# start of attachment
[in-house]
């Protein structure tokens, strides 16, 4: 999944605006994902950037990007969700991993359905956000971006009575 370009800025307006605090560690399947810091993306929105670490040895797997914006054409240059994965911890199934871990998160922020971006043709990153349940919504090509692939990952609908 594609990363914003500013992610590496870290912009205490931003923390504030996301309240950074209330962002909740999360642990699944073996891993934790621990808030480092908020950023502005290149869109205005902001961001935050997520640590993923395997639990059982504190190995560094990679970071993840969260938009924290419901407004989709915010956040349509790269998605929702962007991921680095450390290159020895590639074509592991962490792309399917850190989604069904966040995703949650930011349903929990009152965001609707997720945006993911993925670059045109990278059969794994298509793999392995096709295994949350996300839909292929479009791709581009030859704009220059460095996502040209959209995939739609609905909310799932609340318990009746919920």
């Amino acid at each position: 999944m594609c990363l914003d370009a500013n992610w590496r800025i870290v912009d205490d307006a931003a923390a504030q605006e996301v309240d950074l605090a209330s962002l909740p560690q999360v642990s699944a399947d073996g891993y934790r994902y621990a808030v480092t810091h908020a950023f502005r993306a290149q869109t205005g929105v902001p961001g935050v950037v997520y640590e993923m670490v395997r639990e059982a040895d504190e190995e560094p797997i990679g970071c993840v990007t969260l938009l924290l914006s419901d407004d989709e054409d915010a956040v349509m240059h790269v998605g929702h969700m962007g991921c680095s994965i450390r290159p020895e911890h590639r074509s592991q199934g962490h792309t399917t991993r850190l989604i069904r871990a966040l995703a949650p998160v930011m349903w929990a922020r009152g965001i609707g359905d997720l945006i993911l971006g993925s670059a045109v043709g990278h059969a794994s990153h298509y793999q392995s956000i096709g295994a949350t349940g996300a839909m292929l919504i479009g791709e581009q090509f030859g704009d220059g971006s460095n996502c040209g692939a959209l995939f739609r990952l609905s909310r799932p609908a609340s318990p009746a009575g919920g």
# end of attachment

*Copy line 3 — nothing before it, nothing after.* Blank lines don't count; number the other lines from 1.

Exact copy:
């Amino acid at each position: 999944m594609c990363l914003d370009a500013n992610w590496r800025i870290v912009d205490d307006a931003a923390a504030q605006e996301v309240d950074l605090a209330s962002l909740p560690q999360v642990s699944a399947d073996g891993y934790r994902y621990a808030v480092t810091h908020a950023f502005r993306a290149q869109t205005g929105v902001p961001g935050v950037v997520y640590e993923m670490v395997r639990e059982a040895d504190e190995e560094p797997i990679g970071c993840v990007t969260l938009l924290l914006s419901d407004d989709e054409d915010a956040v349509m240059h790269v998605g929702h969700m962007g991921c680095s994965i450390r290159p020895e911890h590639r074509s592991q199934g962490h792309t399917t991993r850190l989604i069904r871990a966040l995703a949650p998160v930011m349903w929990a922020r009152g965001i609707g359905d997720l945006i993911l971006g993925s670059a045109v043709g990278h059969a794994s990153h298509y793999q392995s956000i096709g295994a949350t349940g996300a839909m292929l919504i479009g791709e581009q090509f030859g704009d220059g971006s460095n996502c040209g692939a959209l995939f739609r990952l609905s909310r799932p609908a609340s318990p009746a009575g919920g």